Use of force on woman justified

As stated by Central District Commander Superintendent Scott Fraser:

Police acknowledge the findings of an Independent Police Conduct Authority (IPCA) report into the actions of Police officers while detaining a person in Taranaki last year.

On 18 April, two officers responded to a rural property where a woman appeared to be having a mental health crisis.

A decision was made to take her to hospital for a mental health evaluation.

The woman’s behaviour and demeanour became unpredictable, and a decision was made to handcuff her for her own safety and that of the officers.

Once in the Police vehicle, the woman attempted to kick the driver. She was restrained by the officer beside her, who wrapped his arm around her legs.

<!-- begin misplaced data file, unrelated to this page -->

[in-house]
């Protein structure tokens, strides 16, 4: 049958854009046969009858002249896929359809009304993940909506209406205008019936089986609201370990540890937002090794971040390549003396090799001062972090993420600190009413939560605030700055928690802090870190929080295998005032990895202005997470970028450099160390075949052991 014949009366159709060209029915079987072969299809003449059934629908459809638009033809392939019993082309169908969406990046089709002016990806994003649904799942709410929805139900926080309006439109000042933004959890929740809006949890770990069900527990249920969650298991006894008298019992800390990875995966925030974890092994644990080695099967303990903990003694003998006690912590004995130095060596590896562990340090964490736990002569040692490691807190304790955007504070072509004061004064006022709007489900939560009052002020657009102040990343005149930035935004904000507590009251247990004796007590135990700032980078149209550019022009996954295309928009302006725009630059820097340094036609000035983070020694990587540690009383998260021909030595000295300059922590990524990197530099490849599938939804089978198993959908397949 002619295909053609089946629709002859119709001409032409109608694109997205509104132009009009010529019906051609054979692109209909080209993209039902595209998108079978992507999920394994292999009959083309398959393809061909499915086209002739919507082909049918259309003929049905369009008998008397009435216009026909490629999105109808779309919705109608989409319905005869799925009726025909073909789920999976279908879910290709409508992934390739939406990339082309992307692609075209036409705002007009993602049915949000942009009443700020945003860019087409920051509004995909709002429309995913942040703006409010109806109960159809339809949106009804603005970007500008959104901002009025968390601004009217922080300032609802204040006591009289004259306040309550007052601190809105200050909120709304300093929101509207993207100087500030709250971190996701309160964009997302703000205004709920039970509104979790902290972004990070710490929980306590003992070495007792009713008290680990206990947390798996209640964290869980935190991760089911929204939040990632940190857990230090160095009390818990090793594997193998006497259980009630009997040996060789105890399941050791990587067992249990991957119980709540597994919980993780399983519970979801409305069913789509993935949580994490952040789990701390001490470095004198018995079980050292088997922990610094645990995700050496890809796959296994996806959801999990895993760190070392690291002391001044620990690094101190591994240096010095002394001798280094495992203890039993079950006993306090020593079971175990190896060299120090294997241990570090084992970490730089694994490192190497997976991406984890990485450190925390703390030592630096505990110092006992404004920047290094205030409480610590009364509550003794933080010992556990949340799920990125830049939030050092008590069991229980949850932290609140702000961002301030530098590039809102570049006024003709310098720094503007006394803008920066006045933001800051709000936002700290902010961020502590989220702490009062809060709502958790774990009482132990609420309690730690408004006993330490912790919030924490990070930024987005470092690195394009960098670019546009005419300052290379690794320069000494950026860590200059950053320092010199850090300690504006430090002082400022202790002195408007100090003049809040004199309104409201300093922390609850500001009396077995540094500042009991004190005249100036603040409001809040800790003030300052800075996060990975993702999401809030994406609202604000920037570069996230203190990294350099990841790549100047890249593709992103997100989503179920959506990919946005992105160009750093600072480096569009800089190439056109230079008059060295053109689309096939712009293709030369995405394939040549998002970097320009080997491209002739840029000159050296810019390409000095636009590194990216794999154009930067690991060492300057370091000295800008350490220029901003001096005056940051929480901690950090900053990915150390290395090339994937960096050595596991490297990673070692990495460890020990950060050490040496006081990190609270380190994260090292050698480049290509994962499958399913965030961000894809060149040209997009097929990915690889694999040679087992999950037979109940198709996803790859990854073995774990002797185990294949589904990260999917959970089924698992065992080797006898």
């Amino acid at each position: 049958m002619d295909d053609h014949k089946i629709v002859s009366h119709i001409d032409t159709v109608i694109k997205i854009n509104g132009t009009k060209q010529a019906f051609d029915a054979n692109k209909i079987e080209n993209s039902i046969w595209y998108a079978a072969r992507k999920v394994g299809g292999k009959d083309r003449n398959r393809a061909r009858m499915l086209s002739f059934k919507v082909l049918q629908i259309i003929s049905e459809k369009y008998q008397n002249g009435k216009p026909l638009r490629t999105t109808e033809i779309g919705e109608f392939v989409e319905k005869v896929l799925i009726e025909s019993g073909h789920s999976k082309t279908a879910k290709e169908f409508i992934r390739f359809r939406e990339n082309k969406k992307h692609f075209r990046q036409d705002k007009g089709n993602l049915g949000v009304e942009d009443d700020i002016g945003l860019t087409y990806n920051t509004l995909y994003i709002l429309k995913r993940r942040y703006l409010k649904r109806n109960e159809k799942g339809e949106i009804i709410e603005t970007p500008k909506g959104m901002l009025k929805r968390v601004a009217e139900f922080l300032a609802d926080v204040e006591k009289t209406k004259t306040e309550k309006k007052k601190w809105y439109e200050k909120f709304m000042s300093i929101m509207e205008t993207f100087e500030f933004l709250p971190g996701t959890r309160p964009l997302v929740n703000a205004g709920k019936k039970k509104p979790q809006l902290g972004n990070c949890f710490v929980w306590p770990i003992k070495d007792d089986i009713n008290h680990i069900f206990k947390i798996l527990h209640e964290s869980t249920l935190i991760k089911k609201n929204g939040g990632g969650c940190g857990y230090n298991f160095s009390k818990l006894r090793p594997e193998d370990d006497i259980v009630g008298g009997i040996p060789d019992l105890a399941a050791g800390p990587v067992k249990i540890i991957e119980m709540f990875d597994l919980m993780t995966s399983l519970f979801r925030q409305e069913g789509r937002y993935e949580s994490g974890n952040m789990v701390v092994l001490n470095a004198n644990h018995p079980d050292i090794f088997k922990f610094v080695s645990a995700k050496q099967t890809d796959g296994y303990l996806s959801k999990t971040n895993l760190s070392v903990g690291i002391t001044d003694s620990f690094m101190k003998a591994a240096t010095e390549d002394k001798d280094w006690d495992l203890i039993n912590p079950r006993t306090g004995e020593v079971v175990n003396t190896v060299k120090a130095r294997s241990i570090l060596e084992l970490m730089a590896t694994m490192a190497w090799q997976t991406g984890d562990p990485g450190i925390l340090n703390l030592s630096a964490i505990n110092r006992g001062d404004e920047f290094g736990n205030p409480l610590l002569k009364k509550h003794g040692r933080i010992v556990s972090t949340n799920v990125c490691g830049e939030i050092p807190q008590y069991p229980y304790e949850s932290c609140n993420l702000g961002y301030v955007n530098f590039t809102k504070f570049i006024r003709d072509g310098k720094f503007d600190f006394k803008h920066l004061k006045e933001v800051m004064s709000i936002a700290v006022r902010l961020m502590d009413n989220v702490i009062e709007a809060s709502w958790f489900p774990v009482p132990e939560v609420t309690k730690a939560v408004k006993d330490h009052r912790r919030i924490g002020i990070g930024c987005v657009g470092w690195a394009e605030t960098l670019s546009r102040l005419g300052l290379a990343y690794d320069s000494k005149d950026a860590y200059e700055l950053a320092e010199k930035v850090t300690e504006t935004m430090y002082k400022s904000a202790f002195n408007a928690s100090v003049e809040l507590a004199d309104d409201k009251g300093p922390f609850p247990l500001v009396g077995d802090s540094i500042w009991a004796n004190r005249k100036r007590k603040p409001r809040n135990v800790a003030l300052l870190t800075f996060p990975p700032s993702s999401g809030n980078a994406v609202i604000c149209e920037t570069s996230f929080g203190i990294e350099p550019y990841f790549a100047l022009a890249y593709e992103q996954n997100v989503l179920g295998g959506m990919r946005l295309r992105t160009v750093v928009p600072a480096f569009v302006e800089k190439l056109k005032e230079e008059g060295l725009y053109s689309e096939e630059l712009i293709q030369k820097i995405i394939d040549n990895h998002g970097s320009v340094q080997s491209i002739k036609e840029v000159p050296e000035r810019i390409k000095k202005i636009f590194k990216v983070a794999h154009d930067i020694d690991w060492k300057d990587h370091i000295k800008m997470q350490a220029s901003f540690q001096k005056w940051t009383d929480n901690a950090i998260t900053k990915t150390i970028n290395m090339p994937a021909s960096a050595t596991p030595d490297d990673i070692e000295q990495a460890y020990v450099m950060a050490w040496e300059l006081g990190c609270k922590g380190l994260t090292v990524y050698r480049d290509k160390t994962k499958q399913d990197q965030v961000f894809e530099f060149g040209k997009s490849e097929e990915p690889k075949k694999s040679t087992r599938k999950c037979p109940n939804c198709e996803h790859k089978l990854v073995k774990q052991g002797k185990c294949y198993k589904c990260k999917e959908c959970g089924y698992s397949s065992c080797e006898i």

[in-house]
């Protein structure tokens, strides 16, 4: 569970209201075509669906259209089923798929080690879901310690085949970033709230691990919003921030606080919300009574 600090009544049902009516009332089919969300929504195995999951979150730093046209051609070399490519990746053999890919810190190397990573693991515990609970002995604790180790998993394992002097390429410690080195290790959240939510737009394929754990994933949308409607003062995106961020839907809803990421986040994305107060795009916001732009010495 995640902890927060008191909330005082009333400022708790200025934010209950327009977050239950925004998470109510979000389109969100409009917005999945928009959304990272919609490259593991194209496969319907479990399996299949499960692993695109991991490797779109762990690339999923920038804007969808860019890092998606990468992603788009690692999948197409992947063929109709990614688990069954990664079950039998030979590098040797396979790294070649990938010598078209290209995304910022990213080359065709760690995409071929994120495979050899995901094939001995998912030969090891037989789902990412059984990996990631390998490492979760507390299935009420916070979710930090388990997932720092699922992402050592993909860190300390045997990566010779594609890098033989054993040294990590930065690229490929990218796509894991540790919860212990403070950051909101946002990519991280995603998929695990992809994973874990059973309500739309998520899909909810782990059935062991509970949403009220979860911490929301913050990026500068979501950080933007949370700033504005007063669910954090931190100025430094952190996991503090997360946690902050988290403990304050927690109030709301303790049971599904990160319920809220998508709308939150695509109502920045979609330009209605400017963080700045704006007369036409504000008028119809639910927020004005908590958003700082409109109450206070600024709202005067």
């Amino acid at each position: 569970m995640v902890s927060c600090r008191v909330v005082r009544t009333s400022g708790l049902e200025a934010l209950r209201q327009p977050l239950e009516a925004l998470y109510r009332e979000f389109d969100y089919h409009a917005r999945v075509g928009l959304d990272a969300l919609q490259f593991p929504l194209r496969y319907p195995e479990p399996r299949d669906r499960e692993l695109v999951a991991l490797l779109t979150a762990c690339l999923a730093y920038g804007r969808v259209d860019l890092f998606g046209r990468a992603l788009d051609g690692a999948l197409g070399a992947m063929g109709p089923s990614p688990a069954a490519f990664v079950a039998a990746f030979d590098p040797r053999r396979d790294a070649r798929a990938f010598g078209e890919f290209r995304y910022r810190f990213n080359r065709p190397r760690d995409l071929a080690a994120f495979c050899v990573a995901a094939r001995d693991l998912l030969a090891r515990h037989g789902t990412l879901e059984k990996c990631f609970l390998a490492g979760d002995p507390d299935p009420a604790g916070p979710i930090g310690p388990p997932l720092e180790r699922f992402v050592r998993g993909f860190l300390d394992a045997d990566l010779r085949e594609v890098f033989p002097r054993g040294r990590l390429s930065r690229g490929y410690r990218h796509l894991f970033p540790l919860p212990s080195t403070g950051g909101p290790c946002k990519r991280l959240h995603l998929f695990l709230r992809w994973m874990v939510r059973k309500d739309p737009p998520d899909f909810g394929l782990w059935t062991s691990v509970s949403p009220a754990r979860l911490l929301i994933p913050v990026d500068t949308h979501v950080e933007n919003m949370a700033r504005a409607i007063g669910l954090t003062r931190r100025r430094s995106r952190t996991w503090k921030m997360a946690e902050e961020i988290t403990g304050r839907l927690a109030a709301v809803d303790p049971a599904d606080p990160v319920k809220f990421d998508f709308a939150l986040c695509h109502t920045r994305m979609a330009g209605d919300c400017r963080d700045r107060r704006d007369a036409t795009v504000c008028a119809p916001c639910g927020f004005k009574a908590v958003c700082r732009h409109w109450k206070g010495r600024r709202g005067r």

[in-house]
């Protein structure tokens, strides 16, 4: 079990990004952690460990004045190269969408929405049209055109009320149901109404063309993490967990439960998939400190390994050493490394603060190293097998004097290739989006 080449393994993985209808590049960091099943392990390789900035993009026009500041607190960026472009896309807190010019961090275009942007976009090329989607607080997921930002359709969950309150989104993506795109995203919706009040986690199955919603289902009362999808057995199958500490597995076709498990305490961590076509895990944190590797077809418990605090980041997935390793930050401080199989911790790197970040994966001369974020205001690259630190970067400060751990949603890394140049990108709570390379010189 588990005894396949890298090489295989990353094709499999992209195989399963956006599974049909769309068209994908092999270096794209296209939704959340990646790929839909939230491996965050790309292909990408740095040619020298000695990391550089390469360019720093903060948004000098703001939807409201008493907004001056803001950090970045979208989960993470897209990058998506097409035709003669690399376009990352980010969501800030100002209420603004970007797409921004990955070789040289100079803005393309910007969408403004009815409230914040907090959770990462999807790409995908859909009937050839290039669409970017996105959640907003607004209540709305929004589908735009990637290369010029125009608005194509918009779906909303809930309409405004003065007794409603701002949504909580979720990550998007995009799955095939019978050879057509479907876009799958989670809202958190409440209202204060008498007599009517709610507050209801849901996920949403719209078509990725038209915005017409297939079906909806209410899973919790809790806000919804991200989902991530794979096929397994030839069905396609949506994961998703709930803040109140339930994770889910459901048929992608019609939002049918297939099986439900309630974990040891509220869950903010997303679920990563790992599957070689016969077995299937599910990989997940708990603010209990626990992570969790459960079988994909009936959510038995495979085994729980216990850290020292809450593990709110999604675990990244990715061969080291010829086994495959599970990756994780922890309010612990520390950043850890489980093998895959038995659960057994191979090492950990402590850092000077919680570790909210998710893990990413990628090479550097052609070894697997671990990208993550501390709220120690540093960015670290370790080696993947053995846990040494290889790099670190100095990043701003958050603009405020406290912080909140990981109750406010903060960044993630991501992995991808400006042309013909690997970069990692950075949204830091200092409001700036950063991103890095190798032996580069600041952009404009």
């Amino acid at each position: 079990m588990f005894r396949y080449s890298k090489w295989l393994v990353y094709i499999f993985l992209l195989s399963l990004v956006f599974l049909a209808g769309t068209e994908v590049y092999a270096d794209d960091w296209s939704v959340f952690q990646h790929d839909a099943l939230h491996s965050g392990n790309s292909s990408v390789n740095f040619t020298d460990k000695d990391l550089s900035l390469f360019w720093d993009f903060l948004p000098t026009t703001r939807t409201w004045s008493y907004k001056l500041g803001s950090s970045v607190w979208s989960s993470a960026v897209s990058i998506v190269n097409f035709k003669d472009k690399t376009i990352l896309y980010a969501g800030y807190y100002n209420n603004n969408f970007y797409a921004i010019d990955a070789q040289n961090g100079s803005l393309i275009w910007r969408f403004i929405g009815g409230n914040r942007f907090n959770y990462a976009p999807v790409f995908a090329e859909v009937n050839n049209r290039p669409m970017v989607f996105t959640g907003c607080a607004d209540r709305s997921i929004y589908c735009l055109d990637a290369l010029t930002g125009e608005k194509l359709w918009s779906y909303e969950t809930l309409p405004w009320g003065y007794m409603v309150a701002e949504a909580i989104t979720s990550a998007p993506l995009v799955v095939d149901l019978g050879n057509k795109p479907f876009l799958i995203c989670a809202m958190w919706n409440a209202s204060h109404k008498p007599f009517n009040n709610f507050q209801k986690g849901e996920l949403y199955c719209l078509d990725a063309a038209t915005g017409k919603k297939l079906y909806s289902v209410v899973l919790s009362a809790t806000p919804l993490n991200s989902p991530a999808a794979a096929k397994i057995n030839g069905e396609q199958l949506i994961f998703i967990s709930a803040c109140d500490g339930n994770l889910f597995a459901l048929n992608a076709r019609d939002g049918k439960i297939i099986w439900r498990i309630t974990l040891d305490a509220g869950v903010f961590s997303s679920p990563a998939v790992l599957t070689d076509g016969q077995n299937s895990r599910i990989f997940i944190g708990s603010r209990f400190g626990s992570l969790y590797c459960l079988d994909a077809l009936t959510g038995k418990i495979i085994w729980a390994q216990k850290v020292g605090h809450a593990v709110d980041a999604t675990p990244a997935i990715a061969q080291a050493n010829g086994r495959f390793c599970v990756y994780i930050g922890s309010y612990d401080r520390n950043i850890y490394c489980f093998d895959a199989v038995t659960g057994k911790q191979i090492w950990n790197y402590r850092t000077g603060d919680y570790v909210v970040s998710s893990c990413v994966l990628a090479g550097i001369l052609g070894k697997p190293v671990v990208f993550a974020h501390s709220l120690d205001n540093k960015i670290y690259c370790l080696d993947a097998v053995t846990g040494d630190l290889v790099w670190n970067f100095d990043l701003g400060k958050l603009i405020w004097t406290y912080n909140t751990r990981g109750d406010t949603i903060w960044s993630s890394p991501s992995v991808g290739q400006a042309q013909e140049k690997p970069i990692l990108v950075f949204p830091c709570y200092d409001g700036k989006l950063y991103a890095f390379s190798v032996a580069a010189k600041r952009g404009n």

After being admitted to the mental health unit, the woman was diagnosed with a knee injury.

The IPCA found officers were justified in detaining the woman under the Mental Health (Compulsory Assessment and Treatment) Act 1991 and their use of force to put the woman in the patrol car and restrain her for the duration of the drive was reasonable and appropriate.

Police officers go to work every day to keep people safe, and part of this work involve incidents where people are in mental distress.

We trust our officers to make the best decisions possible at the time to ensure people’s safety and wellbeing, and routinely look at what lessons can be learned.

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